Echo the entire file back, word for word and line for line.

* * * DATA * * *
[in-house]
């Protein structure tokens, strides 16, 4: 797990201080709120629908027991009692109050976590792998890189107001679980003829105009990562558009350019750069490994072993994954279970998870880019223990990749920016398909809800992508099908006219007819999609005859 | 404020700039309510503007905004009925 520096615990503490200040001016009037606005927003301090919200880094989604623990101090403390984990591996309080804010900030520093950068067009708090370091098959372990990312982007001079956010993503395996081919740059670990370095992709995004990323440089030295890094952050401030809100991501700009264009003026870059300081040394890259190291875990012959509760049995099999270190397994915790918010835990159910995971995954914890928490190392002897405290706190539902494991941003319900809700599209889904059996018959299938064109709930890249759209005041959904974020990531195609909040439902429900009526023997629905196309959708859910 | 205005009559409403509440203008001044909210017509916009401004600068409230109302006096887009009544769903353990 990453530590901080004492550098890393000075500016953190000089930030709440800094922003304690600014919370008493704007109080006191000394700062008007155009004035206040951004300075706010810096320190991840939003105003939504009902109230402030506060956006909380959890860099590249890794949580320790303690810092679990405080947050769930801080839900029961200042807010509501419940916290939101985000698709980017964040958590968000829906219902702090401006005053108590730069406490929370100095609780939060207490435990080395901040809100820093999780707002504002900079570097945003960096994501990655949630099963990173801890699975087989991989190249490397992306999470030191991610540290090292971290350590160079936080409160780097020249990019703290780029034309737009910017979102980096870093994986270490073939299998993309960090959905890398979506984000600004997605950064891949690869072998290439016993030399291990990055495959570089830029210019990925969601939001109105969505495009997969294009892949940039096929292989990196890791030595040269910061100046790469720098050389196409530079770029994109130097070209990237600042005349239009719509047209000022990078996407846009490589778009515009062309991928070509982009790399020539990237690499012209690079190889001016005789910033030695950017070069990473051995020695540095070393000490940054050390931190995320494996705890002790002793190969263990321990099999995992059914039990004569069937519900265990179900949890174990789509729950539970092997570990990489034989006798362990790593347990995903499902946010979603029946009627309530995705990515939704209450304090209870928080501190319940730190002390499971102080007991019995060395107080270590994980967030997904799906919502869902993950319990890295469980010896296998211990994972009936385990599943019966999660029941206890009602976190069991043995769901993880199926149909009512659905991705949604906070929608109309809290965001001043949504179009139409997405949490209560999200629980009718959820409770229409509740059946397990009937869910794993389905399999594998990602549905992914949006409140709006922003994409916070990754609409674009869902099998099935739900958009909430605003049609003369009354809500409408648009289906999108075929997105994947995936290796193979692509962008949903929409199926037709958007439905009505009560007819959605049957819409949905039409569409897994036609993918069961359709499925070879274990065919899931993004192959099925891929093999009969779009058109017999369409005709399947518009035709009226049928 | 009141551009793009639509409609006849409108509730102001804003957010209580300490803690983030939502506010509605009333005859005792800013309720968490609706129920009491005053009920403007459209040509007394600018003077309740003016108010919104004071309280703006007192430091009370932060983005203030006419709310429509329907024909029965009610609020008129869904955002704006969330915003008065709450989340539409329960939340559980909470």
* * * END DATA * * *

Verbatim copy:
[in-house]
């Protein structure tokens, strides 16, 4: 797990201080709120629908027991009692109050976590792998890189107001679980003829105009990562558009350019750069490994072993994954279970998870880019223990990749920016398909809800992508099908006219007819999609005859 | 404020700039309510503007905004009925 520096615990503490200040001016009037606005927003301090919200880094989604623990101090403390984990591996309080804010900030520093950068067009708090370091098959372990990312982007001079956010993503395996081919740059670990370095992709995004990323440089030295890094952050401030809100991501700009264009003026870059300081040394890259190291875990012959509760049995099999270190397994915790918010835990159910995971995954914890928490190392002897405290706190539902494991941003319900809700599209889904059996018959299938064109709930890249759209005041959904974020990531195609909040439902429900009526023997629905196309959708859910 | 205005009559409403509440203008001044909210017509916009401004600068409230109302006096887009009544769903353990 990453530590901080004492550098890393000075500016953190000089930030709440800094922003304690600014919370008493704007109080006191000394700062008007155009004035206040951004300075706010810096320190991840939003105003939504009902109230402030506060956006909380959890860099590249890794949580320790303690810092679990405080947050769930801080839900029961200042807010509501419940916290939101985000698709980017964040958590968000829906219902702090401006005053108590730069406490929370100095609780939060207490435990080395901040809100820093999780707002504002900079570097945003960096994501990655949630099963990173801890699975087989991989190249490397992306999470030191991610540290090292971290350590160079936080409160780097020249990019703290780029034309737009910017979102980096870093994986270490073939299998993309960090959905890398979506984000600004997605950064891949690869072998290439016993030399291990990055495959570089830029210019990925969601939001109105969505495009997969294009892949940039096929292989990196890791030595040269910061100046790469720098050389196409530079770029994109130097070209990237600042005349239009719509047209000022990078996407846009490589778009515009062309991928070509982009790399020539990237690499012209690079190889001016005789910033030695950017070069990473051995020695540095070393000490940054050390931190995320494996705890002790002793190969263990321990099999995992059914039990004569069937519900265990179900949890174990789509729950539970092997570990990489034989006798362990790593347990995903499902946010979603029946009627309530995705990515939704209450304090209870928080501190319940730190002390499971102080007991019995060395107080270590994980967030997904799906919502869902993950319990890295469980010896296998211990994972009936385990599943019966999660029941206890009602976190069991043995769901993880199926149909009512659905991705949604906070929608109309809290965001001043949504179009139409997405949490209560999200629980009718959820409770229409509740059946397990009937869910794993389905399999594998990602549905992914949006409140709006922003994409916070990754609409674009869902099998099935739900958009909430605003049609003369009354809500409408648009289906999108075929997105994947995936290796193979692509962008949903929409199926037709958007439905009505009560007819959605049957819409949905039409569409897994036609993918069961359709499925070879274990065919899931993004192959099925891929093999009969779009058109017999369409005709399947518009035709009226049928 | 009141551009793009639509409609006849409108509730102001804003957010209580300490803690983030939502506010509605009333005859005792800013309720968490609706129920009491005053009920403007459209040509007394600018003077309740003016108010919104004071309280703006007192430091009370932060983005203030006419709310429509329907024909029965009610609020008129869904955002704006969330915003008065709450989340539409329960939340559980909470």